RUSSIALINK TRANSCRIPT: “[Medvedev at] Moscow Financial Forum” – GovernmentRu

Dmitri Medvedev file photo

( – September 6, 2018 –

Dmitry Medvedev gave a speech at the plenary session of the forum titled “Finances for Development: A New Platform for Stable and Balanced Relationships”

The Moscow Financial Forum is a unique platform for the professional discussion of Russia’s financial policy. The mission of the Forum is to search for solutions that will make the Russian economy more competitive.

The Moscow Financial Forum was first held in the capital on September 23, 2016; since then, it has become a tradition for financial analysts to hold annual meetings in September to discuss topical issues and search for effective ways to tackle the financial issues facing the Russian economy.

This year the discussion will focus on mechanisms to achieve the targets set in the Executive Order on National Goals and Strategic Objectives of the Russian Federation until 2024, signed by the President in May of this year.

Excerpts from Dmitry Medvedev’s remarks at the forum’s plenary session:

Good afternoon, ladies and gentlemen.

I cordially greet everyone here at the Moscow Financial Forum. This is already the third forum and it is gradually becoming a prestigious venue for exchanging views on finances and the economy in general. The timing of the forum – on the eve of Moscow’s birthday – has also become a good tradition. This proximity allows us not only to discuss serious financial issues but also to see and feel the atmosphere of the pre-holiday capital.

We recently hosted the world’s football fans. I don’t doubt that many here watched the FIFA World Cup and saw how Moscow welcomed its guests. Naturally, we would like this atmosphere to take shape at the forum and prevail in finances even though finances are typically much harder to deal with than football.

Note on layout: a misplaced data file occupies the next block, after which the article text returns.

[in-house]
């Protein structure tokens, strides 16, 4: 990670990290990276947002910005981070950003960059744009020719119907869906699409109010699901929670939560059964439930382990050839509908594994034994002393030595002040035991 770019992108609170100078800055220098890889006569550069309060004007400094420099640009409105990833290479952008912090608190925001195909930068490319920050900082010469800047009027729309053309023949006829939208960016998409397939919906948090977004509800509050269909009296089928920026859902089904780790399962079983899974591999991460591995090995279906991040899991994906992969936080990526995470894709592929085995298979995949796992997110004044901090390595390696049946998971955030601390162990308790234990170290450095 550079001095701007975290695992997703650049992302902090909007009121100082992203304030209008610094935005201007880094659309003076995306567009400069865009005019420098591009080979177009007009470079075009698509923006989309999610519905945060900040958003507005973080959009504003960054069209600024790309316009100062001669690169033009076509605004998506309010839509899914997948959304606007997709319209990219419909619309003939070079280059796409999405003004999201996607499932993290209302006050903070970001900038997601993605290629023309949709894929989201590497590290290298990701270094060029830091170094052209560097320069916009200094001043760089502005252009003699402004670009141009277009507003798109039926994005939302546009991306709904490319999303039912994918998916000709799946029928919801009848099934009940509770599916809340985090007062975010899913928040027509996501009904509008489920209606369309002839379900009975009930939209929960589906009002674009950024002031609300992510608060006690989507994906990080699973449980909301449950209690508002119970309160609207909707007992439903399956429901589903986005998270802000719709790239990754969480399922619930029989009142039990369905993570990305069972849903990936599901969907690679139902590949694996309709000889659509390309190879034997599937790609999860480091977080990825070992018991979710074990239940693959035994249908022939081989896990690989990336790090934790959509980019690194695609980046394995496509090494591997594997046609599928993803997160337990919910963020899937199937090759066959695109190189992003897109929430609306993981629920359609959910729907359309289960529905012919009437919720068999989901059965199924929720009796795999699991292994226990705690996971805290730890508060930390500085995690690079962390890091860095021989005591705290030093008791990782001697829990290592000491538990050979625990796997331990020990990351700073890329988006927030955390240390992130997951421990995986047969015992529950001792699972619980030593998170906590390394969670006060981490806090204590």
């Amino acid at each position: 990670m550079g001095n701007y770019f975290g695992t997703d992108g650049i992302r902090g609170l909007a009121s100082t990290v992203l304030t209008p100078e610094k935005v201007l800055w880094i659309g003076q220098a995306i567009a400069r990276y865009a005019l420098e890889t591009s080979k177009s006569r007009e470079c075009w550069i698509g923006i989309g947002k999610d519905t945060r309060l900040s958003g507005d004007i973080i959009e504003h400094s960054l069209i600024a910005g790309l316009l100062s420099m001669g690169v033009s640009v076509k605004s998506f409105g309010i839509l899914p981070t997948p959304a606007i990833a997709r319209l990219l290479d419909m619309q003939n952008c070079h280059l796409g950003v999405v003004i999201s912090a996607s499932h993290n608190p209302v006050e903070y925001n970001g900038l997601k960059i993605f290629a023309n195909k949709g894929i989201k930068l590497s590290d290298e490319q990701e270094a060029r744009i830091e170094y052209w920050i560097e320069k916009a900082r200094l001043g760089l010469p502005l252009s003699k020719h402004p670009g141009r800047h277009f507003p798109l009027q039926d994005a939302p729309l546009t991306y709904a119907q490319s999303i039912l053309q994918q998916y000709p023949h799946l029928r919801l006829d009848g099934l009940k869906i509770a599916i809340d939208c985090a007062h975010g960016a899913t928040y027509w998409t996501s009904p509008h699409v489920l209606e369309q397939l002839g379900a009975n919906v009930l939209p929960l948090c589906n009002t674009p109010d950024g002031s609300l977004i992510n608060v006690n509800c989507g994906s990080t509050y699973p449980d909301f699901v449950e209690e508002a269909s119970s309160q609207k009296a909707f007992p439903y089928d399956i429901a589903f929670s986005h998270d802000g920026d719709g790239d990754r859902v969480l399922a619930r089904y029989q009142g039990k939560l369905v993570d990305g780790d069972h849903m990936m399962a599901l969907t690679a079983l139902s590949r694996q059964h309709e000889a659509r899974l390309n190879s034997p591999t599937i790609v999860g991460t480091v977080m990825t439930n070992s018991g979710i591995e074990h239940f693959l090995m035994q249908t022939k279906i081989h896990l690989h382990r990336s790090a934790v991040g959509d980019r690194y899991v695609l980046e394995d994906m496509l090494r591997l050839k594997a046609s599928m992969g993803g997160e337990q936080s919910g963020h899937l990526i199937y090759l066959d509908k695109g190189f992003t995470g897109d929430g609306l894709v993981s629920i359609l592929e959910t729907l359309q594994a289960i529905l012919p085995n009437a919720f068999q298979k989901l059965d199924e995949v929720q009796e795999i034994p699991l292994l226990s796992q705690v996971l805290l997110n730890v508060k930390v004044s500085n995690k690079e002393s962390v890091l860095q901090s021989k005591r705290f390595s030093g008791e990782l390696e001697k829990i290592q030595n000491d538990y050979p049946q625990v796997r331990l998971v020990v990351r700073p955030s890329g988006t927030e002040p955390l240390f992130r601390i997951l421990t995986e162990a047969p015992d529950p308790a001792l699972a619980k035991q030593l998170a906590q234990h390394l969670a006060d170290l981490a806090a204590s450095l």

This is a financial forum but the theme of this plenary session is much broader. This makes sense because today’s challenges are linked not only with money transfer issues but also with the economy in general that is affected by changes in global politics, trade, market conditions, and international competition. As you know, these changes aren’t always positive. It is in these conditions that we are supposed to make Russia one of the world’s top five economies. This goal was set in the President’s May Executive Order. This goal needs to be achieved through financial, tax and budgetary policy, among other things. We have created a solid foundation for further development over the past few years. Despite economic pressure, the sanctions and the various crises that have been shattering the global economy since 2008, we have restored growth in our economy. Let’s be straight -our growth rates are not at all great, but development is no longer accompanied by the accumulation of imbalances and external vulnerabilities like before, as on the scale it was before.

Our foreign national debt has reached another low, and industry is becoming more competitive. Import substitution is taking place in some segments and non-energy exports are growing with confidence, partly due to the more reliable financial sector.

Today, Russian jurisdiction suits the needs of business much better. I understand that there are still some concerns, but nonetheless it is a far more developed jurisdiction. The financial markets received key infrastructure – a single mega-regulator based on the Bank of Russia, as well as the central depositary. Protection from market manipulation through access to insider information has been tightened – a corresponding law was adopted. Money savings protection mechanisms are improving, including for mortgages.